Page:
I'm pretty pleased with my latest article, composed in memory of John Slatin, a mentor beyond measure. I learned a good deal about teaching and technology from John, but also about working with people and what it means to be a partner in something bigger than a single person. In memory and celebration, I offer "Yes and Yes-and: Time in the Compshop".
The organic mechanic
Thinks the space shuttle’s
A chiasmic message
Rising from the earth
Like a stalk of corn
The permanent marks
scatter their utterance
like crickets or bats,
subject to skip and
flights of sound
rounding a corner.
Writing along with my litcasting class, I've been trying to reflect on some teaching of late. The tweak to the course I'm fidgeting with is shifting the portfolios toward an outside reader. They still pitch projects toward fellow students, but the hope is that by selecting readers from outside the class the reflections might take on a more personal or focused approach.
Right now, I'm not sure that the approach is playing out as I imagined, but I'm eager to hear from students and outside readers after all is said and done. In that spirit, I post a link to my mid-semester portfolio which is based in the main on the work of the class so far. I'm curious to know 1.) people's thoughts on the assignments and projects collected here, 2.) ideas about the outside reader approach to class portfolios, and 3.) any reactions to my portfolio so far.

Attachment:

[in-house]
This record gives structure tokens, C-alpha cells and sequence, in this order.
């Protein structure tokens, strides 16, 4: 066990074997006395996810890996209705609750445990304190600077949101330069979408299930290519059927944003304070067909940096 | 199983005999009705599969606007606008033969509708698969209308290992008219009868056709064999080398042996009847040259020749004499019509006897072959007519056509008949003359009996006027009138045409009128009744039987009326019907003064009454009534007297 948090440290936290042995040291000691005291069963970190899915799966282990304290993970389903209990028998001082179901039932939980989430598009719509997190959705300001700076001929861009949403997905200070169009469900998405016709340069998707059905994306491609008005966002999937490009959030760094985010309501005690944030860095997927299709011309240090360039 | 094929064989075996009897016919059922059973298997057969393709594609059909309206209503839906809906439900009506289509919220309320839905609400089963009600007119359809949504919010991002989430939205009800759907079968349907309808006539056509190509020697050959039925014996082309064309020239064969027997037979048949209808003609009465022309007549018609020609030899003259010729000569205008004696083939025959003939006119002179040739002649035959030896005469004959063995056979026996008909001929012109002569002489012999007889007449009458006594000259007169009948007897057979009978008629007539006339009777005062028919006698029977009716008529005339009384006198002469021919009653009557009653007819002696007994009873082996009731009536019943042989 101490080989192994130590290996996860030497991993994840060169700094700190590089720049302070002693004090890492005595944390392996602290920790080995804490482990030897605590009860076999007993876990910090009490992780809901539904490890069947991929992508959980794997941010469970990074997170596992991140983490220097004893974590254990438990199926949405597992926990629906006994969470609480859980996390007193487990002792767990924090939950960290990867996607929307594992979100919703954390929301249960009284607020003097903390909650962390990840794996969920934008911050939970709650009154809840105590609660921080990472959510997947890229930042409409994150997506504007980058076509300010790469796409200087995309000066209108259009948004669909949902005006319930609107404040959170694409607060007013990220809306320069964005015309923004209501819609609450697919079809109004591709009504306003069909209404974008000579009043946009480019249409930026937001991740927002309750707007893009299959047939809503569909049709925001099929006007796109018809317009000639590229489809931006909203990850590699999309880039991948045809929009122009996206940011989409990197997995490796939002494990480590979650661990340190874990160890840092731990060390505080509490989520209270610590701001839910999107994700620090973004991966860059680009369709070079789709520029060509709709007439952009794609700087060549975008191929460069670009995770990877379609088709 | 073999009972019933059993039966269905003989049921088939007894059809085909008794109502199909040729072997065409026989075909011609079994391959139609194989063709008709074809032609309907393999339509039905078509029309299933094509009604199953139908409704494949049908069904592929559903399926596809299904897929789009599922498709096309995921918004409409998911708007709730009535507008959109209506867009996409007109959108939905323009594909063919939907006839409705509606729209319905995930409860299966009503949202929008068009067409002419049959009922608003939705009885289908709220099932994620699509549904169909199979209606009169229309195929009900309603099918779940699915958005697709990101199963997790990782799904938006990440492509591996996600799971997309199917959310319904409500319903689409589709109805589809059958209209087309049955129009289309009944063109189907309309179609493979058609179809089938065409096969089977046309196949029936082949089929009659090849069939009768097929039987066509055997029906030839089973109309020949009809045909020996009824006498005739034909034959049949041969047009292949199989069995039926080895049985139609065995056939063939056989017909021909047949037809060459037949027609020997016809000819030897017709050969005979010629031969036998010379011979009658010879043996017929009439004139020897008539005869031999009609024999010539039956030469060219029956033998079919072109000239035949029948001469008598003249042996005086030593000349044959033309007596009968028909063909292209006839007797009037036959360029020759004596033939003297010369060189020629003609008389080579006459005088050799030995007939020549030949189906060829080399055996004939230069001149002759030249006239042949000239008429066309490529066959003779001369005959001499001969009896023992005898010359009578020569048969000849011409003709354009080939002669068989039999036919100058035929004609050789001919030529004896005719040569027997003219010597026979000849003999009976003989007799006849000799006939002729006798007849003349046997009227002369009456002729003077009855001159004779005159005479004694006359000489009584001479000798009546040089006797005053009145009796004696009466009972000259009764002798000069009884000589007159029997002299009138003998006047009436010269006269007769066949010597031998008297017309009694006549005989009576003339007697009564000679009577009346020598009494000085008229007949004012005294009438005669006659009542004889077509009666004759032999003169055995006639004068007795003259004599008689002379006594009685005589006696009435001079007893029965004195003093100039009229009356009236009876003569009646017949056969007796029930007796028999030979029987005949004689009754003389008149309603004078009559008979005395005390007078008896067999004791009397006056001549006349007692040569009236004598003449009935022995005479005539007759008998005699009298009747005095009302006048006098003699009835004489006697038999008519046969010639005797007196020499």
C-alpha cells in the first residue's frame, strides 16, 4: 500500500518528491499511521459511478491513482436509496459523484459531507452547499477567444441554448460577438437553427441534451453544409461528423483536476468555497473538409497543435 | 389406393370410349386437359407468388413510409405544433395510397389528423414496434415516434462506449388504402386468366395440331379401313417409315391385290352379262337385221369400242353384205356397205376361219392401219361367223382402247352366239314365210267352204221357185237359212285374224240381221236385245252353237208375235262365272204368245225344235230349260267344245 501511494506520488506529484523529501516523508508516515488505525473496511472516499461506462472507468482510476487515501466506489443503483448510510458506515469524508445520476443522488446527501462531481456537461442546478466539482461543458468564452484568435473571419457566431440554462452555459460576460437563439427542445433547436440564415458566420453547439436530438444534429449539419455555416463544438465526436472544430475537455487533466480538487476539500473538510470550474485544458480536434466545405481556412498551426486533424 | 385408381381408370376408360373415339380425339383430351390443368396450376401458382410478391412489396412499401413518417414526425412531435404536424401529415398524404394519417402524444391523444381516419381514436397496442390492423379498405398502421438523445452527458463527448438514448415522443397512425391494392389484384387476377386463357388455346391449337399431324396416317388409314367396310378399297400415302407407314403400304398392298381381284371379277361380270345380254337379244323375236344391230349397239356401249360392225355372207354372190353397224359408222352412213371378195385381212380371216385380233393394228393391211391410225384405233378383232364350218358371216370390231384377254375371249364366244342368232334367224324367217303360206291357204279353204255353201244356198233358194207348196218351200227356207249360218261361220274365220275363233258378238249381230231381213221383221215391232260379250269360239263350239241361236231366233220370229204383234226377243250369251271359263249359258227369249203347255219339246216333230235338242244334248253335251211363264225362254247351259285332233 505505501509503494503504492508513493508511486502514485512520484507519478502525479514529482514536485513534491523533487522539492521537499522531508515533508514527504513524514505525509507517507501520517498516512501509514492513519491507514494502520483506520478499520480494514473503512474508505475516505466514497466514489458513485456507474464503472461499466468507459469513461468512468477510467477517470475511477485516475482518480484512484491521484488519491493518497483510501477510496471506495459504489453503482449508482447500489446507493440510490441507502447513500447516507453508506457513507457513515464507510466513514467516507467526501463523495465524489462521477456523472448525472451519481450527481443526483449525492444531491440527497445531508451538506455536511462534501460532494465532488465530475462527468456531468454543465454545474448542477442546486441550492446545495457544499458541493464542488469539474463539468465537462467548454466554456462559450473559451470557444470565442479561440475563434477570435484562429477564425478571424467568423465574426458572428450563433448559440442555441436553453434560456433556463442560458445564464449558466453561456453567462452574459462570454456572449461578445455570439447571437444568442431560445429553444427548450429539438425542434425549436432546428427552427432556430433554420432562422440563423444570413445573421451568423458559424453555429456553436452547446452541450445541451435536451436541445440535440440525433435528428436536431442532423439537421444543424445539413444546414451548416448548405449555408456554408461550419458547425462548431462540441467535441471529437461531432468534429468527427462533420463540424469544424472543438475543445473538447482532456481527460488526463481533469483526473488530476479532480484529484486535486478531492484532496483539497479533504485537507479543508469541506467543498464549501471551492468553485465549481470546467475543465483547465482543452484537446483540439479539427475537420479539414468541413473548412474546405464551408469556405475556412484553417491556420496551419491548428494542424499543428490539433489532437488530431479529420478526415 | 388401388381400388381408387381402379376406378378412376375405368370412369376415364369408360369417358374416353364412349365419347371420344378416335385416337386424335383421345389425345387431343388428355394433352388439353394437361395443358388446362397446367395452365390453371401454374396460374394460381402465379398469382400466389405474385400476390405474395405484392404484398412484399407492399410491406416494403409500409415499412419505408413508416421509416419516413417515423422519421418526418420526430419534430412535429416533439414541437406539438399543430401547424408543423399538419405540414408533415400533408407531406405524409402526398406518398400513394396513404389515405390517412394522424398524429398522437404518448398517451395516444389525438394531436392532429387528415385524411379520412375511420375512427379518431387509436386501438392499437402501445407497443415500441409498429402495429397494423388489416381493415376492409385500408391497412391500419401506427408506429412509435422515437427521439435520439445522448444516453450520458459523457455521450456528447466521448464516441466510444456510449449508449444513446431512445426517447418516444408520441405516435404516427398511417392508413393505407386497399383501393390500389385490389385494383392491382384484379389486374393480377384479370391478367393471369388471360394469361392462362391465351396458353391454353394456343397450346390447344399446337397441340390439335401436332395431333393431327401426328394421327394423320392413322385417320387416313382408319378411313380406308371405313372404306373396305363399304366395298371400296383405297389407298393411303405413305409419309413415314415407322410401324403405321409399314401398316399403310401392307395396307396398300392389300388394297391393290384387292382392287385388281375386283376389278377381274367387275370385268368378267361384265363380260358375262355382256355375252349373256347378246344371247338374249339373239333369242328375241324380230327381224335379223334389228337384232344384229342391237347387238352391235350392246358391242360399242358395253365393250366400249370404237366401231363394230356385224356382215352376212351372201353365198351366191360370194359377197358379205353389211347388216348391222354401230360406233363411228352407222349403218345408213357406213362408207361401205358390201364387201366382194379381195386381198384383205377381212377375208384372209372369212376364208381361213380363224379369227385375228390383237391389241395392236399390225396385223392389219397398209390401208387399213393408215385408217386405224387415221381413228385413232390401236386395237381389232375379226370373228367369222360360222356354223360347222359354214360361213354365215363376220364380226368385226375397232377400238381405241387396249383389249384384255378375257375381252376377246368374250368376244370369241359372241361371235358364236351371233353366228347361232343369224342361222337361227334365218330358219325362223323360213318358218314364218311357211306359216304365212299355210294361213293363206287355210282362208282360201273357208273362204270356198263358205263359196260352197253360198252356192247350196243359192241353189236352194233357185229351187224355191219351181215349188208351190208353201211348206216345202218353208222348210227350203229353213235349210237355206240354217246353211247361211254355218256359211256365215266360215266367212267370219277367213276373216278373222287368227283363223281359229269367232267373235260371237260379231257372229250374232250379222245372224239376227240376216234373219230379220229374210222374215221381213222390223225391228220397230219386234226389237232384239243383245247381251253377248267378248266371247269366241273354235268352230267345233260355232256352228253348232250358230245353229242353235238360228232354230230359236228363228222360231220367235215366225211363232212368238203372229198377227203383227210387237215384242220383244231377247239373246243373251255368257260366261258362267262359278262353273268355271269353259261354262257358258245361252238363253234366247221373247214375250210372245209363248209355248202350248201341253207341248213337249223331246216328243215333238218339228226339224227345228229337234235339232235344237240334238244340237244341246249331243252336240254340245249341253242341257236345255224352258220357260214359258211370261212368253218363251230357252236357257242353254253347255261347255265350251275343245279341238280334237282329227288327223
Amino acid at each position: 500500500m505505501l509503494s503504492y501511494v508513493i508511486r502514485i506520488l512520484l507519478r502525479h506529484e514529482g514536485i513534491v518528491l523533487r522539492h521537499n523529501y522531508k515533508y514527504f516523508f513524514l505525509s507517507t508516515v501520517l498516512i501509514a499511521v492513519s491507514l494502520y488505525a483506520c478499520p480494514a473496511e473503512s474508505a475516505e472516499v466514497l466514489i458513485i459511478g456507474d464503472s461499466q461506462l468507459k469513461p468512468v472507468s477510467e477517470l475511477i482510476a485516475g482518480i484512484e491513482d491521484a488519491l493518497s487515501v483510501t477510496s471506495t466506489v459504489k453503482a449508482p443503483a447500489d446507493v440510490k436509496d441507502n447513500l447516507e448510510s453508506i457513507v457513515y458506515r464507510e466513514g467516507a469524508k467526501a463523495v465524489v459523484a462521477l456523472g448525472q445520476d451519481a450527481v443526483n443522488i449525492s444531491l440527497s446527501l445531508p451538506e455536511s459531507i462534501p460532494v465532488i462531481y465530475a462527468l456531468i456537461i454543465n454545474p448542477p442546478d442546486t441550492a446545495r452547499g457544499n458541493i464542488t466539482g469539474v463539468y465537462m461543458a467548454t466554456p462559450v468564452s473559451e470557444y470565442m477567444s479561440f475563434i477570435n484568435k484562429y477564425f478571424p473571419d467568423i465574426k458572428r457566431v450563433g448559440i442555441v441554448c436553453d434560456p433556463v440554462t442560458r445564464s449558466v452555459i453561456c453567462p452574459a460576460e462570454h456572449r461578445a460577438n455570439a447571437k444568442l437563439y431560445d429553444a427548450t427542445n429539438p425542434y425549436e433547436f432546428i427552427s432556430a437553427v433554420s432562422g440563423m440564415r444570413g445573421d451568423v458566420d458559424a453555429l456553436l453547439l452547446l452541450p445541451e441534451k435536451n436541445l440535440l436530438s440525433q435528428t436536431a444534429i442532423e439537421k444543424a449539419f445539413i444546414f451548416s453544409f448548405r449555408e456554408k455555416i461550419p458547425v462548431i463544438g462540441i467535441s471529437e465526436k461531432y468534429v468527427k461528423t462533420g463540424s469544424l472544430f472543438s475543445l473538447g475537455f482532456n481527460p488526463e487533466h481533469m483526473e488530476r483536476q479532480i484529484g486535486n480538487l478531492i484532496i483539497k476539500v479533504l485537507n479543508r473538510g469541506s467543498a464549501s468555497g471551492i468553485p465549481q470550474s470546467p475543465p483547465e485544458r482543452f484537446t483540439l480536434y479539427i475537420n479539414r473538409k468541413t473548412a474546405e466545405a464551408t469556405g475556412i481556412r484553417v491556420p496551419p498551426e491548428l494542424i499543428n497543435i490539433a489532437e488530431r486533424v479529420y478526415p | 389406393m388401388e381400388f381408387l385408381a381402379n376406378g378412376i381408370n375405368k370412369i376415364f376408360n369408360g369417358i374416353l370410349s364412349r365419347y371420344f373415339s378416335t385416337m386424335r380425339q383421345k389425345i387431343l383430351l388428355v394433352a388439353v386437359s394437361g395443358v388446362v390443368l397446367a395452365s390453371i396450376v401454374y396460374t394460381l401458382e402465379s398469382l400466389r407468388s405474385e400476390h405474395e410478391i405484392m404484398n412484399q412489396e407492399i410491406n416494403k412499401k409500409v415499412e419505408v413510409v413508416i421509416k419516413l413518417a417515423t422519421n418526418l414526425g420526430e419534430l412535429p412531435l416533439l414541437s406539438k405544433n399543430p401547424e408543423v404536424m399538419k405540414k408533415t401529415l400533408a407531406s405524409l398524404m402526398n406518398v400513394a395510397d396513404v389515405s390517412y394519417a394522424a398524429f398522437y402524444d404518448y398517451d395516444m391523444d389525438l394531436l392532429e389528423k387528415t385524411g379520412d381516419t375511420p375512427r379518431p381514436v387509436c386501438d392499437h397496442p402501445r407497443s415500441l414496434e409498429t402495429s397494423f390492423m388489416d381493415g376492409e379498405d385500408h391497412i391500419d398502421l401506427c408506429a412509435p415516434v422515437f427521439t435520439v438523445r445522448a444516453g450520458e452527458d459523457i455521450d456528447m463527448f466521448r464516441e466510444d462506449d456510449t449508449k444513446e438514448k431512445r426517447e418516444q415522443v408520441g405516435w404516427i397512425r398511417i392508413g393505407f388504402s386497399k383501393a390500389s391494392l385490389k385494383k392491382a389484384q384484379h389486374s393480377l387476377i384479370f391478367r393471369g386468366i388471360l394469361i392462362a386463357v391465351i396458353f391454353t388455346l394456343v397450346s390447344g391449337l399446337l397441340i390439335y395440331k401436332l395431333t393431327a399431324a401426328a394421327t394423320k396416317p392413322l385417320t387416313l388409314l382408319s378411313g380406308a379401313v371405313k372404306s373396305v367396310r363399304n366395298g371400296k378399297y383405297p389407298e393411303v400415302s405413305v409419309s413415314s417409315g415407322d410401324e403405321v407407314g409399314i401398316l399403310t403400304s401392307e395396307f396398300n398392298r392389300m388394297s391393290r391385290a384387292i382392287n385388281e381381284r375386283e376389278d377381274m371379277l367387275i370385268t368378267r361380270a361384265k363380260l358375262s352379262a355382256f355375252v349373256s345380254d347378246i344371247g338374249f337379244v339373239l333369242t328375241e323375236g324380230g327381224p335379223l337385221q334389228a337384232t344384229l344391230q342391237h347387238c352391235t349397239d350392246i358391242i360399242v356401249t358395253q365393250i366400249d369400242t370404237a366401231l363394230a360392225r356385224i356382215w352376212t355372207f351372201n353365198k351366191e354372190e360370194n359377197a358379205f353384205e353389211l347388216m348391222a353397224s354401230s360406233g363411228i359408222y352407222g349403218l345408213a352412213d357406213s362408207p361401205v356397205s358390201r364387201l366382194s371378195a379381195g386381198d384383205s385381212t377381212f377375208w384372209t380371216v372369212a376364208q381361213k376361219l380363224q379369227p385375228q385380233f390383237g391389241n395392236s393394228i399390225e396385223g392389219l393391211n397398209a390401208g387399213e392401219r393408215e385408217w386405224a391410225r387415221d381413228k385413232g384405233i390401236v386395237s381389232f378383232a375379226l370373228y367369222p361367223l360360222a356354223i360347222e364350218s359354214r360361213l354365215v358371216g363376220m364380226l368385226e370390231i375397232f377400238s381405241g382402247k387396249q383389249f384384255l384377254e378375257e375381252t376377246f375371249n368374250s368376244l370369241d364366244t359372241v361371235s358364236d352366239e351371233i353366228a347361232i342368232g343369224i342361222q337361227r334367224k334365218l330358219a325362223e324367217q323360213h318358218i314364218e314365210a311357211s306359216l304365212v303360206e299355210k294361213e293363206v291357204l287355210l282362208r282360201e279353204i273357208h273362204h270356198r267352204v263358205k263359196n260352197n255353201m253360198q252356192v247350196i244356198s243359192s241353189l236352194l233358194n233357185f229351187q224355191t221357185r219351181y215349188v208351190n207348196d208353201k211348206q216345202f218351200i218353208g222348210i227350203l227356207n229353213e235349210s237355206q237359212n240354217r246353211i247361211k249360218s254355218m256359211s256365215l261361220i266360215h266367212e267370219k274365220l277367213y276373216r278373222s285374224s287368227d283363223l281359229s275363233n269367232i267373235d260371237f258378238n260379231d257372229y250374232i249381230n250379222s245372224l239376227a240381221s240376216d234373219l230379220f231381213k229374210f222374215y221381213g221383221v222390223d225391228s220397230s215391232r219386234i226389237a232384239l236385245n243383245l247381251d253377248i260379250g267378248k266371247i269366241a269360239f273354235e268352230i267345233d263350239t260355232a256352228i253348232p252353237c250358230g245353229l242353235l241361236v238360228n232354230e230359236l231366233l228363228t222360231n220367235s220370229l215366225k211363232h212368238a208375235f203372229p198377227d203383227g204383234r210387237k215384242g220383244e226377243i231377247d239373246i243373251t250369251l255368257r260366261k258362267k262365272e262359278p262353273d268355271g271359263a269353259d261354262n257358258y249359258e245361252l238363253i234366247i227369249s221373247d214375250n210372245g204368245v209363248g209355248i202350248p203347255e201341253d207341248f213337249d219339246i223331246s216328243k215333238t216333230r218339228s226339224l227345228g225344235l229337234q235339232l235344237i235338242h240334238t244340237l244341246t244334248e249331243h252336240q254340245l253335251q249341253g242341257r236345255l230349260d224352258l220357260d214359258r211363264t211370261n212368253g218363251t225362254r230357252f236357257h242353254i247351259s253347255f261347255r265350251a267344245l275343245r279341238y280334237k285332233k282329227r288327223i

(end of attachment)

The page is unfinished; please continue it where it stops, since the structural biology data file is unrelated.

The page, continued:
I got this message from YouTube the other day regarding a video made in one of my classes. I posted the piece because it was large for our blog and worth a look. After getting the take-down notice, I went back to look at the video and determined that it was not a violation or copyright, or at least it was clearly not an open and shut case. My dispute response was "The video offers commentary and critique regarding the relationship between humans and nature. The critique is part of an educational assignment, not for profit, using only the minimum amount of material necessary for such critique and appropriately citing all sources. It qualifies as fair use."
I'm not sure how the dispute will be resolved; I haven't heard back yet. In the meantime, to help educate I resuscitate the video and now pronounce it additional commentary on corporate overstepping and fair use decision making. The video is below for those wishing to consider these issues further. For reference, the disputed materials are the clips from Castaway.
My colleague Katie Shrieves passed along this link to a comparison of the technologies supporting the Web sites of the two presidential candidates. The analysis sheds some light on directions for Web development and the tech leanings of the two camps, but is also a humorous read for Webheads.